ffmpeg vs. SoX for resampling 
ffmpeg vs. SoX for resampling 
Feb 5 2013, 11:00
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#1


Group: Members (Donating) Posts: 171 Joined: 1October 01 From: Doylestown, PA Member No.: 145 
I just found out that TAudioConverter, although it has SoX support, uses ffmpeg for bitdepth changes, resampling, and dither. I don't use those functions very much, but I'm curious if anyone has done a quality comparison between the two.



Feb 12 2013, 20:25
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#2


Group: Members Posts: 1844 Joined: 24June 02 From: Catalunya(Spain) Member No.: 2383 
@ halb27: I haven't checked other software, but a sinc method is implemented in Psycle (And at least back to 2003 or so, there was a tracker name Aodix that had a 64point sinc interpolator, for nonrealtime rendering). Here you can see the code of Psycle:
http://sourceforge.net/p/psycle/code/10455...rs/dsp.hpp#l544 search for: static float band_limited The sinc table is calculated in this other file, and a blackman window is applied to make it finite. http://sourceforge.net/p/psycle/code/10455...helpers/dsp.cpp This implementation still lacks a filter (I am trying to find a good one that doesn't require too much lookahead, but I might end calling soxr variable rate if I can't find a good way to do it). I have a file as old as 2001 (I had to doublecheck to be sure of the year), that shows a sinc interpolator and applies a filter modifying the sinc speed. But this way of filtering decays slowly and in what i've tested, alters the frequencies too. @saratoga: I am not an expert in DSP or maths (I did study the fourier transform at the university, but was applied to signals in general, not specifically to sound). But with my knowledge of resampling (i.e. what I've tried to know), the sinc interpolation is considered the ideal (which also means not possible in finite time/signals) resampling method because it is the response or an ideal brickwall lowpass filter. Real implementations have to window the sinc in order to make it finite, and in this way, limit the amount of samples needed to calculate the output. (See Psycle's implementation). In contrast, decimating and interpolating is a two step method which firstly upsamples using the zerostuffing method, applies a lowpass filter at the lowest of the two samplerates, and then downsamples by getting directly the samples from the lowpassed signal. The difficult part is getting the values to what upsample, wich is the common minimum multiple. (erm.. spelling?) In some way, this is how a DAC works (except that then, the result is a continuous signal). I have included the polynomial interpolators in the "other resamplers", since they are, in some way, approximations, or concepts applied to sound when sometimes they originated in graphics ( splines, for example, is more about visuals than samples). This post has been edited by [JAZ]: Feb 12 2013, 20:29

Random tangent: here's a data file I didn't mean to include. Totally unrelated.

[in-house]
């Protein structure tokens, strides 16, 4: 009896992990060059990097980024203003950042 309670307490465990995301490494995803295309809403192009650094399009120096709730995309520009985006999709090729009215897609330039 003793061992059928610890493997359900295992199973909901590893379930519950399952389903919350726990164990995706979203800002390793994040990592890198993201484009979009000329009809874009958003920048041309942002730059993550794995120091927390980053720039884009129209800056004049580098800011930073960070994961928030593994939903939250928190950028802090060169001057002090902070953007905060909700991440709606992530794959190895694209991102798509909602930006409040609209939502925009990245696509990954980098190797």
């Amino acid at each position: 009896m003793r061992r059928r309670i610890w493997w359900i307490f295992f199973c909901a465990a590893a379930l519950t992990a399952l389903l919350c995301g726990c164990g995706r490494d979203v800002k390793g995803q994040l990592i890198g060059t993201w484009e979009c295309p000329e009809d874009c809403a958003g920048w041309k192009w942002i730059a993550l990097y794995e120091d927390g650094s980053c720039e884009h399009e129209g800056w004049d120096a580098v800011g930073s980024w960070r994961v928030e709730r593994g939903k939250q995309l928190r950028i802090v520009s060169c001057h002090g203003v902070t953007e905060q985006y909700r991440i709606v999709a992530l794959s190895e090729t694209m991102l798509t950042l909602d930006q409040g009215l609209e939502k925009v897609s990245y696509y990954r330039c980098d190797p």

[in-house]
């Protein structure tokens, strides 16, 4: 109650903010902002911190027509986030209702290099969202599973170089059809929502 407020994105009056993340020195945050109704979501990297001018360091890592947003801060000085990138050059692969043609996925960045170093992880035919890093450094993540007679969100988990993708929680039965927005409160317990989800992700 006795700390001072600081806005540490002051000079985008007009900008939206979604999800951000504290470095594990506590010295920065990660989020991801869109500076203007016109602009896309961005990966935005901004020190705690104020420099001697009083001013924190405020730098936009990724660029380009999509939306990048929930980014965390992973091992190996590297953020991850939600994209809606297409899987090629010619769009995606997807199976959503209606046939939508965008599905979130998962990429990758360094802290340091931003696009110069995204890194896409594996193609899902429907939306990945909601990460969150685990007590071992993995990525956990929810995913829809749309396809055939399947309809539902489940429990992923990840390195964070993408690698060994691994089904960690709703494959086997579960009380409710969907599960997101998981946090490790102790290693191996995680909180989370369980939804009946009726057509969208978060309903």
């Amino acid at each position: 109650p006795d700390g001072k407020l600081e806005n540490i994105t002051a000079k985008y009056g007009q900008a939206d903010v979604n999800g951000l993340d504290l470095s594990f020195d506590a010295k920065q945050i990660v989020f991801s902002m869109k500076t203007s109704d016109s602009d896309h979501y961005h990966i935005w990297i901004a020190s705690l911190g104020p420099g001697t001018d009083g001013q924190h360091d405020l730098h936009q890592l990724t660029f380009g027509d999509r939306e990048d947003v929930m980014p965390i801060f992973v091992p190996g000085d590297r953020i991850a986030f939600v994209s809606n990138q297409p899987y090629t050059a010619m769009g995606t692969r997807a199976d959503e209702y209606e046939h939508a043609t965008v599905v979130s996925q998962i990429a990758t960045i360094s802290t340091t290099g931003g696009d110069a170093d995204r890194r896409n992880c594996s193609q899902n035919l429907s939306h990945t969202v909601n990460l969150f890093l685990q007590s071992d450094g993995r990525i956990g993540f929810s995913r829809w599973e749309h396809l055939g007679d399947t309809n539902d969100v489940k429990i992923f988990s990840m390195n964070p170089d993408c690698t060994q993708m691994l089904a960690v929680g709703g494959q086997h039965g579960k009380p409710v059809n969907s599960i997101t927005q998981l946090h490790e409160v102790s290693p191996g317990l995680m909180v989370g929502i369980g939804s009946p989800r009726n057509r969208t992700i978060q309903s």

Feb 13 2013, 18:32
Post
#3


Group: Members Posts: 5561 Joined: 2September 02 Member No.: 3264 
@saratoga: I am not an expert in DSP or maths (I did study the fourier transform at the university, but was applied to signals in general, not specifically to sound). But with my knowledge of resampling (i.e. what I've tried to know), the sinc interpolation is considered the ideal (which also means not possible in finite time/signals) resampling method because it is the response or an ideal brickwall lowpass filter. Real implementations have to window the sinc in order to make it finite, and in this way, limit the amount of samples needed to calculate the output. (See Psycle's implementation). In contrast, decimating and interpolating is a two step method which firstly upsamples using the zerostuffing method, applies a lowpass filter at the lowest of the two samplerates, and then downsamples by getting directly the samples from the lowpassed signal. A lowpass filter is a windowed sinc. So you propose two methods, one of which fits a windowed sinc to calculate values, and another which ... fits a windowed sinc to calculate values. These are just two ways of implementing the same algorithm, which is preferred is just an implementation detail that depends on the exact needs of the resampler. Trying to draw some abstract distinction between them is silly. I have included the polynomial interpolators in the "other resamplers", since they are, in some way, approximations, or concepts applied to sound when sometimes they originated in graphics They didn't originate in graphics, they originated in 17th century boundary value problems. They're general numerical techniques, as such both polynomial and windowed sinc interpolation are widely used in audio and graphics. ( splines, for example, is more about visuals than samples). What is it you think digital images are made of if not samples? 


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